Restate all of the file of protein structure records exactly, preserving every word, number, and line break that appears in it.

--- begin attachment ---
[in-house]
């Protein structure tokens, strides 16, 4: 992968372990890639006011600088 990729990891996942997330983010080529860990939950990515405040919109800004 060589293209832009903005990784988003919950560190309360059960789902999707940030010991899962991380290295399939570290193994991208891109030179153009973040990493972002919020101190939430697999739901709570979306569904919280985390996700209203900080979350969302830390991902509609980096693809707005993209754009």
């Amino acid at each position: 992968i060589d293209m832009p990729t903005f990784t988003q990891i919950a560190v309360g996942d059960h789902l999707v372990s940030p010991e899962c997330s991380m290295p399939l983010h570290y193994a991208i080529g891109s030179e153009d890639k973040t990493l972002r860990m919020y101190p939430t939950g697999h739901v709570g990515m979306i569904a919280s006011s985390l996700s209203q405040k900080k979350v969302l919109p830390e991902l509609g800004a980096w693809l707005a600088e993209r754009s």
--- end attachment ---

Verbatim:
[in-house]
């Protein structure tokens, strides 16, 4: 992968372990890639006011600088 990729990891996942997330983010080529860990939950990515405040919109800004 060589293209832009903005990784988003919950560190309360059960789902999707940030010991899962991380290295399939570290193994991208891109030179153009973040990493972002919020101190939430697999739901709570979306569904919280985390996700209203900080979350969302830390991902509609980096693809707005993209754009």
């Amino acid at each position: 992968i060589d293209m832009p990729t903005f990784t988003q990891i919950a560190v309360g996942d059960h789902l999707v372990s940030p010991e899962c997330s991380m290295p399939l983010h570290y193994a991208i080529g891109s030179e153009d890639k973040t990493l972002r860990m919020y101190p939430t939950g697999h739901v709570g990515m979306i569904a919280s006011s985390l996700s209203q405040k900080k979350v969302l919109p830390e991902l509609g800004a980096w693809l707005a600088e993209r754009s």